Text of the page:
Regional jet flyers to get royal treatment in Houston

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You guys know the drill. In far too many airports, regional jet flights are relegated to the far reaches of the tarmac, accessible often by shuttle bus or tired feet. When RJs do get to pull up to the terminal like the big boys, it’s often at out-of-the-way gates, the kind shunned by larger aircraft.

The IAH $1B renovation is underway

You guys know the drill. In far too many airports, regional jet flights are relegated to the far reaches of the tarmac, accessible often by shuttle bus or tired feet. When RJs do get to pull up to the terminal like the big boys, it’s often at out-of-the-way gates, the kind shunned by larger aircraft.

Now, a bit of light at the end of the jet bridge has begun to shine. It comes from the Bayou City where the Houston Airport System is partnering with United Continental Holdings (the two carriers are merging) on a $1 billion makeover at Bush Intercontinental Airport. Phase one of the project will see a new Terminal B south concourse, one dedicated to domestic regional jet operations.

Regional jets play an increasingly important role at hubs like Houston, connecting not just smaller cities to the Continental network, but some larger ones as well.

B south certainly could use an upgrade. Built way back in 1969 as one of IAH’s two original terminals, the appendage is maxed out. Any one who frequents Houston can tell you that. The new $161 million south concourse initiative will replace the existing south flight stations with a 225,000 square-foot facility – more gate space, more concessions and more restrooms. Exciting? No. Needed? Yes.

Here’s what flyers will see on the new B south:

  • A wide, spacious connecting bridge leading to a modern central passenger lounge.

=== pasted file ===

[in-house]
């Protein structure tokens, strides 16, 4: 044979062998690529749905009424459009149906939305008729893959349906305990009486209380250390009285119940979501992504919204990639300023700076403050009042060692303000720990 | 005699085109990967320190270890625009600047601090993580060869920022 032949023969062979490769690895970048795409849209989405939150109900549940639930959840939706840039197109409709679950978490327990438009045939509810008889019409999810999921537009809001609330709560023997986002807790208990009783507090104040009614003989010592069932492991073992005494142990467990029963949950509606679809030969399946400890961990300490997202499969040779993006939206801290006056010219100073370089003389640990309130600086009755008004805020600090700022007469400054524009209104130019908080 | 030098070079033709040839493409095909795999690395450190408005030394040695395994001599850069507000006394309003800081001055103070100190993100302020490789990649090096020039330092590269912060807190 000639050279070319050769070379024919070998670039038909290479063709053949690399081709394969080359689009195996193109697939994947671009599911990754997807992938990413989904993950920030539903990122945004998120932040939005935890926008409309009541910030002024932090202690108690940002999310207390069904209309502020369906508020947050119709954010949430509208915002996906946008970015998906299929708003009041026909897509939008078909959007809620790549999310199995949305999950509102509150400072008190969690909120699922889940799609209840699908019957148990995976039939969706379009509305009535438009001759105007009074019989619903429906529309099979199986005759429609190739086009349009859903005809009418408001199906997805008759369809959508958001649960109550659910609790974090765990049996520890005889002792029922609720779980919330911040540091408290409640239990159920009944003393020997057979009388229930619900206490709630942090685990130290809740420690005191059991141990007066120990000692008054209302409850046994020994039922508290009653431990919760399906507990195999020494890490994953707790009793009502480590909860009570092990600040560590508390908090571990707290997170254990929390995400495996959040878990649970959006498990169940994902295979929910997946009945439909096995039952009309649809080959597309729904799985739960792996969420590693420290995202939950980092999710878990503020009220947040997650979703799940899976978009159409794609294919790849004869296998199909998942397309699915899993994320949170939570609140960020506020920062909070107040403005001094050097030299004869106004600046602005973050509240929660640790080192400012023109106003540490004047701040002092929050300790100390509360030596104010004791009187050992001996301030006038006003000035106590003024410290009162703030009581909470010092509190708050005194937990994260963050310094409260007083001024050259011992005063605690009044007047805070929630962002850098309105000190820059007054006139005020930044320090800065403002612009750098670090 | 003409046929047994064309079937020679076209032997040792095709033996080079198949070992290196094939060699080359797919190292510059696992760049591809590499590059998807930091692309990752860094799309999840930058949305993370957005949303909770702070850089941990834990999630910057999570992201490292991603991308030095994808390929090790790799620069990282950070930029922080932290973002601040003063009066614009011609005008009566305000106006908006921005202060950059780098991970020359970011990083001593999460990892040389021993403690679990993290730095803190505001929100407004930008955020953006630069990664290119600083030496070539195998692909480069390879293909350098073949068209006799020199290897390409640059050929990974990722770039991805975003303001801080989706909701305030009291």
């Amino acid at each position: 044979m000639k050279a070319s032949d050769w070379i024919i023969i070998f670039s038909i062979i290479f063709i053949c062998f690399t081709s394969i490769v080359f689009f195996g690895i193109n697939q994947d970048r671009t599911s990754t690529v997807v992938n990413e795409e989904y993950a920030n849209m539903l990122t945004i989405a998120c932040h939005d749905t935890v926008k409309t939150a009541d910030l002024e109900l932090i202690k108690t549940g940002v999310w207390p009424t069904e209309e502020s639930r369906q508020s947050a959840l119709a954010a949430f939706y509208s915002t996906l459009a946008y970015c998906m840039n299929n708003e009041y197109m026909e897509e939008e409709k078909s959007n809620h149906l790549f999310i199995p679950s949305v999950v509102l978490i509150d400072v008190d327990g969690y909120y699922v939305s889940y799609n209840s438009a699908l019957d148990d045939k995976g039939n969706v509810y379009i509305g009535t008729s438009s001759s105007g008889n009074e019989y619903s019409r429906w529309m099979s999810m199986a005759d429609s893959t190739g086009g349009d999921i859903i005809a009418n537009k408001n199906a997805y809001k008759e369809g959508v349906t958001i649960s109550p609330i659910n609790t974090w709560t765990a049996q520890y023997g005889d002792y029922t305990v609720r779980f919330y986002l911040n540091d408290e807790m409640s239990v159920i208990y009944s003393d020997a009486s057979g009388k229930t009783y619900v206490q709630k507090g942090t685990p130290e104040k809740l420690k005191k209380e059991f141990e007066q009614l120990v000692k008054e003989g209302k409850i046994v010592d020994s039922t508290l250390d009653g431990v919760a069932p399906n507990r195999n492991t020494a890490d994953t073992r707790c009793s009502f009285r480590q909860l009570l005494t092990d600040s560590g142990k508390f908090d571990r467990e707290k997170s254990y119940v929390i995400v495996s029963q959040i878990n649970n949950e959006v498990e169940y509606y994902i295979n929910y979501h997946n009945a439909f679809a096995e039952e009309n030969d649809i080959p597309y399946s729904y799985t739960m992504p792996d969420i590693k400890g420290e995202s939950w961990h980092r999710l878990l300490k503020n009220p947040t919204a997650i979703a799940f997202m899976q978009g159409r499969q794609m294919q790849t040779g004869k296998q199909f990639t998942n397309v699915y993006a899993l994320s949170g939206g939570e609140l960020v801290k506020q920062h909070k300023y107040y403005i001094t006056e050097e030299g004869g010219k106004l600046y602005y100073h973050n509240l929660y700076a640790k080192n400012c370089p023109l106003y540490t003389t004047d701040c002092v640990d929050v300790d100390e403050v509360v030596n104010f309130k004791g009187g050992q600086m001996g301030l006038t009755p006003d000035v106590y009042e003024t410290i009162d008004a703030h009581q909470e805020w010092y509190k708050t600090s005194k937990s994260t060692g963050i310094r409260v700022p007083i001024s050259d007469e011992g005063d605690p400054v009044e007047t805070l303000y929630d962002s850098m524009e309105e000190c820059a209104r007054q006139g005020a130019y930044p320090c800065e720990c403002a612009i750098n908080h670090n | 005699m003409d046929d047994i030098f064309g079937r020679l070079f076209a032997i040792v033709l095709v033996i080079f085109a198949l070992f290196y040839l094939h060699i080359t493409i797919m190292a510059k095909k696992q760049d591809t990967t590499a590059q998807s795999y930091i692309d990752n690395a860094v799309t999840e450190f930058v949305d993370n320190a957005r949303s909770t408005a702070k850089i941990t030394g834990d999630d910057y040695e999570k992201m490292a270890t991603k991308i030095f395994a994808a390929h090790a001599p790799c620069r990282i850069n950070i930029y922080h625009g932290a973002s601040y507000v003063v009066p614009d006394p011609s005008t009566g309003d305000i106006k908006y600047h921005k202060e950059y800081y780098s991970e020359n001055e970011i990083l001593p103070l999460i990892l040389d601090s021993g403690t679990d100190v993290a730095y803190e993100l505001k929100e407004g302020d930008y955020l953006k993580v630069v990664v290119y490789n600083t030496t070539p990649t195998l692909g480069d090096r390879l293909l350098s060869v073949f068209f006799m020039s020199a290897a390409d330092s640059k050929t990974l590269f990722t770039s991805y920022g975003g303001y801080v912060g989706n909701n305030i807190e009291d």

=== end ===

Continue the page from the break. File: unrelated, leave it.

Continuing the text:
• A commodious customer lounge replete with neat views of the tarmac, lots of restrooms and more places to grab a bite to eat.
  • A “high-efficiency” boarding set-up that United/Continental says will permit up to 30 flights to depart from three boarding zones.
  • Durable, modern interior finishes. Nothing communicates ‘shabby’ better than scuffed and faded walls and ceilings.
  • A design that pays proper homage to LEED (Leadership in Energy and Environmental Design) criteria.

This, as we said, is just phase one. It’s due to be completed in late 2013. The entire $1 billion project will span seven to ten years.

Here’s what else United’s future flyers to and from Houston Bush Intercontinental can expect:

  • A comprehensive re-working of the central Terminal B lobby and baggage claim areas.
  • A new international-capable north concourse for mainline and regional jet flights. This is particularly important in this border state. Continental fields he nation’s most comprehensive flight schedule to Mexico out of IAH, reaching deep into many of the country’s smaller, out-of-the-way cities. The new facilities will play an important role here.
  • Infrastructure improvements that encompass upgraded roadways, sineage, utilities, fuel-storage and such.

IAH is the nation’s fourth-largest commercial airport. All indications are United Continental Holdings will try to keep it there, or push rankings even higher.

Both Houston mayor Annise Parker and United president and CEO Jeff Smisek lavish praise on the project. Parker says it will help Houston “position itself to serve the world,” while Smisek contends it “clearly demonstrate[s] United’s commitment to Houston.”

Story by Jerry Chandler
(Image: John Roever)

Regional jet flyers to get royal treatment in Houston was last modified: June 26th, 2019 by Jerry Chandler
Author: Jerry Chandler (2562 posts)

Jerry Chandler loves window seats – a perch with a 35,000-foot view of it all. His favorite places: San Francisco and London just about any time of year, autumn in Manhattan and the seaside in winter. An award-winning aviation and travel writer for 30 years, his goal is to introduce each of his grandkids to their first flight.